The U.S. equity markets rallied last week, recording their biggest weekly gain in six months.
Stocks were supported by better-than-expected fourth-quarter corporate earnings announcements, fresh economic data that highlighted the strength of the U.S. economy, and expectations that the economic impact from the coronavirus will be temporary.
More than half of the S&P 500 Index has reported results for the fourth quarter showing modest earnings improvement.
However, projections for first-quarter 2020 earnings will likely be down because of the impact on the economy from the coronavirus and because Boeing, our largest exporter, halted production of its 737-max aircraft.
The blue-collar boom continues with 225,000 new jobs added last month, well above what forecasters were expecting. Wages are going up and the labor force participation rate went up.
The labor market appears resilient in the face of early January ISM Manufacturing Data that reported a loss of 12,000 manufacturing jobs. However, the Institute issued a six-month forecast for manufacturing to recover in 2020.
Last week, the ISM Non-Manufacturing Index indicated an expansion in the services sector, which accounts for more than two-thirds of U.S. economic activity, suggesting the economy should continue to grow moderately.
Can the stock market continue this resiliency in the face of economic risks posed by the coronavirus?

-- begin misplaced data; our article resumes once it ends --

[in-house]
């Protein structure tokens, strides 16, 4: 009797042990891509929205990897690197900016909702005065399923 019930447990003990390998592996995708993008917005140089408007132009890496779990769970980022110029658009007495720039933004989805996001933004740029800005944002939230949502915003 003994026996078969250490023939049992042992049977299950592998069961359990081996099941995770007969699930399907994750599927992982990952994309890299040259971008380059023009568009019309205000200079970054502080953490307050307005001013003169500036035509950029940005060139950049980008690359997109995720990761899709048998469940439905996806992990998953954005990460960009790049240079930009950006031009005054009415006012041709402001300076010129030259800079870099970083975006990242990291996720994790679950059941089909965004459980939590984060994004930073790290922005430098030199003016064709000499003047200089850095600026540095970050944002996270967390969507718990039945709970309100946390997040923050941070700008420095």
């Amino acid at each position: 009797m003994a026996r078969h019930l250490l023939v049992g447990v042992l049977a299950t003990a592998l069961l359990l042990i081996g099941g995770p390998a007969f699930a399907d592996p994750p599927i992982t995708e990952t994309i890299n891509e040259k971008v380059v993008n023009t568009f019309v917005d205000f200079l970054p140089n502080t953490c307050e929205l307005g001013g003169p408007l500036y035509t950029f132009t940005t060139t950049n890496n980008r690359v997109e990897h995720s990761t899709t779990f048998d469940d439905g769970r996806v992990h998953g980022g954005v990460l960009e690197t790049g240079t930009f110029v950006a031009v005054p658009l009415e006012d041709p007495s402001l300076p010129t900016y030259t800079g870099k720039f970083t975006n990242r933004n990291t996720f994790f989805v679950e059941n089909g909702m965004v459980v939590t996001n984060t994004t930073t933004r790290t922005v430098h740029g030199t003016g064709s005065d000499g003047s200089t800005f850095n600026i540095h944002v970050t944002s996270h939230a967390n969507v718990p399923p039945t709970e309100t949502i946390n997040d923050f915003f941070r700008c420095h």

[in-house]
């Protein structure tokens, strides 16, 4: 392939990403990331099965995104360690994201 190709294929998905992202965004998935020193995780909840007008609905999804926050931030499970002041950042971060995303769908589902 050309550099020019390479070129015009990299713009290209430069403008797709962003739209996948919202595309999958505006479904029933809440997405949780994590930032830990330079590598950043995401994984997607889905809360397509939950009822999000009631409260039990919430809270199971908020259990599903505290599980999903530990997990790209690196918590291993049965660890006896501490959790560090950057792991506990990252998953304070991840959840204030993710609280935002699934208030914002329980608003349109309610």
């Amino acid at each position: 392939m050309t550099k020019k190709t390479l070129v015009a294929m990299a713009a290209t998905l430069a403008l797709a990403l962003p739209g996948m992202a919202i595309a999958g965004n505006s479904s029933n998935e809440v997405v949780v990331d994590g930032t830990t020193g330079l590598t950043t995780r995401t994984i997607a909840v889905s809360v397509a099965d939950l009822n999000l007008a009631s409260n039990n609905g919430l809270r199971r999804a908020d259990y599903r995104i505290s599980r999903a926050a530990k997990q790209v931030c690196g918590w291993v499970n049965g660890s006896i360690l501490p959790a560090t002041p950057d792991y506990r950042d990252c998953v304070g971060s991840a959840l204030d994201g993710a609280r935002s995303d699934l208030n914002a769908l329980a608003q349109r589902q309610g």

Thousands of factories and companies (including 2000 U.S. companies) have shut down in China and supply chains are severely disrupted. The duration of this virus will determine how long businesses will be sidelined and what the effect will be on China and the global economy.
Alejandra Grindal, senior global economist at Ned Davis Research, states that historically once a crisis in the global economy has been contained, economic activity rebounds. Her stance is that the global economic recovery has not been derailed but more likely delayed.
While we expect volatility to continue until the virus is contained, the foundation for this stock market is still positive. The U.S. economy appears to be on solid footing backed by last week’s jobs numbers, which should continue to support consumer spending, the backbone of this economy and stock market.
Despite last week’s run to new highs, fewer S&P 500 stocks participated in the rally than seen at the previous peak in January. Additionally, there was a quick return of investor optimism as evidenced by equity ETF inflows last week totaling $18 billion, which is more than was seen over the previous four weeks combined. From a contrary opinion viewpoint, the return of investor optimism leaves the market vulnerable to a short-term reversal.
Low inflation, low interest rates, slow but steady growth in corporate earnings and good economic numbers along with trade deals with China, Mexico and Canada all support an economy and a stock market that should continue to move higher. Additionally, the Federal Reserve still has room to cut interest rates should we experience an economic setback.
Any opinions expressed herein are solely those of the author, and do not in any way represent the views or opinions of any other person or entity.